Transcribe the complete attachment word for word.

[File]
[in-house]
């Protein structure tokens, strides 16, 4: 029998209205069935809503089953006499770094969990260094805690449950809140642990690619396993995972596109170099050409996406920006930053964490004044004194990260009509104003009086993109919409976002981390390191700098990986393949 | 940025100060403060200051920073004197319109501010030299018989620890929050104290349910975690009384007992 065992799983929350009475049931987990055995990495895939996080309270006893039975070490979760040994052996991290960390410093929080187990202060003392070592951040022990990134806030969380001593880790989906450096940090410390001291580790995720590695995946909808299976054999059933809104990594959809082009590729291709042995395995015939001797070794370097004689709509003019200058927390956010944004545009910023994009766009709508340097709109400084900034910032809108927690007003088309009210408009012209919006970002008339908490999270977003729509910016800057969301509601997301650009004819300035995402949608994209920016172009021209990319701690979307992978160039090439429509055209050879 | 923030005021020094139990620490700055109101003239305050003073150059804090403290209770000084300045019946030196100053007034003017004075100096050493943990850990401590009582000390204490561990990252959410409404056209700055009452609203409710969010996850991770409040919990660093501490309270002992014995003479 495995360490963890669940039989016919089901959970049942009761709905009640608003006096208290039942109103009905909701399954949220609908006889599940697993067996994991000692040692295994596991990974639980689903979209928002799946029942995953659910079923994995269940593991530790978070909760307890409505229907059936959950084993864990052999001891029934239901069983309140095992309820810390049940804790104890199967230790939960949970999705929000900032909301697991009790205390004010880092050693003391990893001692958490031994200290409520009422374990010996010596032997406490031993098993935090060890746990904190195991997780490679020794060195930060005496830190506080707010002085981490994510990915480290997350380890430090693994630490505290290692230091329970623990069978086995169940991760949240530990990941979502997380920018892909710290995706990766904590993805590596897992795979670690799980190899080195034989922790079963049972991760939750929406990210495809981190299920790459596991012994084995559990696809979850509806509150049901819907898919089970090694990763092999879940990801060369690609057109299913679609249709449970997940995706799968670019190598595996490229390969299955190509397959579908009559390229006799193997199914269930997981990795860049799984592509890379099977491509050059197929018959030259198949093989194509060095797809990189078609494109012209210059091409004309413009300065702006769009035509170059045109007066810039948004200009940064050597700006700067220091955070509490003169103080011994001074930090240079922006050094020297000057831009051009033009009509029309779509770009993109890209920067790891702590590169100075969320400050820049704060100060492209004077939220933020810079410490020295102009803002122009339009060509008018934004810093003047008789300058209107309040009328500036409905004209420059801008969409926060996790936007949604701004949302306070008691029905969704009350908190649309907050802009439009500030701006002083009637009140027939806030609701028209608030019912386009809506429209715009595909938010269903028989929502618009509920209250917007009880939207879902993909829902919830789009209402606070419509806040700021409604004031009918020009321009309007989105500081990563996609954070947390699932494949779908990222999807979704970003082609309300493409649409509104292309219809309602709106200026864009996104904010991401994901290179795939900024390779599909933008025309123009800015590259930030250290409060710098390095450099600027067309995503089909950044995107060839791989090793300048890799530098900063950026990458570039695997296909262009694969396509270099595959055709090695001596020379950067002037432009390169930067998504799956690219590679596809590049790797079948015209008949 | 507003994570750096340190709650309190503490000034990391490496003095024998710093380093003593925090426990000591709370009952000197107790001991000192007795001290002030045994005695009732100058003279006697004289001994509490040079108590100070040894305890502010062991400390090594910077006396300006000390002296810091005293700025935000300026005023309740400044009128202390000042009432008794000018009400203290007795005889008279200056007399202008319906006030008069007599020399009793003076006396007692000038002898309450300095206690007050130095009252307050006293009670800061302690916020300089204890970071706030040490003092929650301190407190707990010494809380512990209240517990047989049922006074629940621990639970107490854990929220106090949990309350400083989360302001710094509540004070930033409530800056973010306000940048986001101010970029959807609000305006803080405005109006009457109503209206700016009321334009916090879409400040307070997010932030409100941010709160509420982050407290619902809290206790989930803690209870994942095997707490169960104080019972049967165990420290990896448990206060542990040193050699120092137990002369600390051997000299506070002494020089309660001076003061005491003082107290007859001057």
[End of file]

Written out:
[in-house]
């Protein structure tokens, strides 16, 4: 029998209205069935809503089953006499770094969990260094805690449950809140642990690619396993995972596109170099050409996406920006930053964490004044004194990260009509104003009086993109919409976002981390390191700098990986393949 | 940025100060403060200051920073004197319109501010030299018989620890929050104290349910975690009384007992 065992799983929350009475049931987990055995990495895939996080309270006893039975070490979760040994052996991290960390410093929080187990202060003392070592951040022990990134806030969380001593880790989906450096940090410390001291580790995720590695995946909808299976054999059933809104990594959809082009590729291709042995395995015939001797070794370097004689709509003019200058927390956010944004545009910023994009766009709508340097709109400084900034910032809108927690007003088309009210408009012209919006970002008339908490999270977003729509910016800057969301509601997301650009004819300035995402949608994209920016172009021209990319701690979307992978160039090439429509055209050879 | 923030005021020094139990620490700055109101003239305050003073150059804090403290209770000084300045019946030196100053007034003017004075100096050493943990850990401590009582000390204490561990990252959410409404056209700055009452609203409710969010996850991770409040919990660093501490309270002992014995003479 495995360490963890669940039989016919089901959970049942009761709905009640608003006096208290039942109103009905909701399954949220609908006889599940697993067996994991000692040692295994596991990974639980689903979209928002799946029942995953659910079923994995269940593991530790978070909760307890409505229907059936959950084993864990052999001891029934239901069983309140095992309820810390049940804790104890199967230790939960949970999705929000900032909301697991009790205390004010880092050693003391990893001692958490031994200290409520009422374990010996010596032997406490031993098993935090060890746990904190195991997780490679020794060195930060005496830190506080707010002085981490994510990915480290997350380890430090693994630490505290290692230091329970623990069978086995169940991760949240530990990941979502997380920018892909710290995706990766904590993805590596897992795979670690799980190899080195034989922790079963049972991760939750929406990210495809981190299920790459596991012994084995559990696809979850509806509150049901819907898919089970090694990763092999879940990801060369690609057109299913679609249709449970997940995706799968670019190598595996490229390969299955190509397959579908009559390229006799193997199914269930997981990795860049799984592509890379099977491509050059197929018959030259198949093989194509060095797809990189078609494109012209210059091409004309413009300065702006769009035509170059045109007066810039948004200009940064050597700006700067220091955070509490003169103080011994001074930090240079922006050094020297000057831009051009033009009509029309779509770009993109890209920067790891702590590169100075969320400050820049704060100060492209004077939220933020810079410490020295102009803002122009339009060509008018934004810093003047008789300058209107309040009328500036409905004209420059801008969409926060996790936007949604701004949302306070008691029905969704009350908190649309907050802009439009500030701006002083009637009140027939806030609701028209608030019912386009809506429209715009595909938010269903028989929502618009509920209250917007009880939207879902993909829902919830789009209402606070419509806040700021409604004031009918020009321009309007989105500081990563996609954070947390699932494949779908990222999807979704970003082609309300493409649409509104292309219809309602709106200026864009996104904010991401994901290179795939900024390779599909933008025309123009800015590259930030250290409060710098390095450099600027067309995503089909950044995107060839791989090793300048890799530098900063950026990458570039695997296909262009694969396509270099595959055709090695001596020379950067002037432009390169930067998504799956690219590679596809590049790797079948015209008949 | 507003994570750096340190709650309190503490000034990391490496003095024998710093380093003593925090426990000591709370009952000197107790001991000192007795001290002030045994005695009732100058003279006697004289001994509490040079108590100070040894305890502010062991400390090594910077006396300006000390002296810091005293700025935000300026005023309740400044009128202390000042009432008794000018009400203290007795005889008279200056007399202008319906006030008069007599020399009793003076006396007692000038002898309450300095206690007050130095009252307050006293009670800061302690916020300089204890970071706030040490003092929650301190407190707990010494809380512990209240517990047989049922006074629940621990639970107490854990929220106090949990309350400083989360302001710094509540004070930033409530800056973010306000940048986001101010970029959807609000305006803080405005109006009457109503209206700016009321334009916090879409400040307070997010932030409100941010709160509420982050407290619902809290206790989930803690209870994942095997707490169960104080019972049967165990420290990896448990206060542990040193050699120092137990002369600390051997000299506070002494020089309660001076003061005491003082107290007859001057």